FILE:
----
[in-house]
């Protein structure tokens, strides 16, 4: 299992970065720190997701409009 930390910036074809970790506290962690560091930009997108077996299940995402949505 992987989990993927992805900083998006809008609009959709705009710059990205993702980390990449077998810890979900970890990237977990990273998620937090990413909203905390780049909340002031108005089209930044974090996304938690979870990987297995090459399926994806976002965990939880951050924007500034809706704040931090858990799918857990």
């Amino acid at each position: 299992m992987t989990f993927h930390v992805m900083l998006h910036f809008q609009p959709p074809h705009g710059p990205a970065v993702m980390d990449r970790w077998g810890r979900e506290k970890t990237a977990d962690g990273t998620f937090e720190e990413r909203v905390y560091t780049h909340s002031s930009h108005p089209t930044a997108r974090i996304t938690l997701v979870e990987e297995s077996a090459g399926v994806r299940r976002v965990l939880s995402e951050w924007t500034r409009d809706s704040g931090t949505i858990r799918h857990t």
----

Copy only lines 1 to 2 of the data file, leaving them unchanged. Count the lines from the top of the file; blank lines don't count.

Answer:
[in-house]
């Protein structure tokens, strides 16, 4: 299992970065720190997701409009 930390910036074809970790506290962690560091930009997108077996299940995402949505 992987989990993927992805900083998006809008609009959709705009710059990205993702980390990449077998810890979900970890990237977990990273998620937090990413909203905390780049909340002031108005089209930044974090996304938690979870990987297995090459399926994806976002965990939880951050924007500034809706704040931090858990799918857990």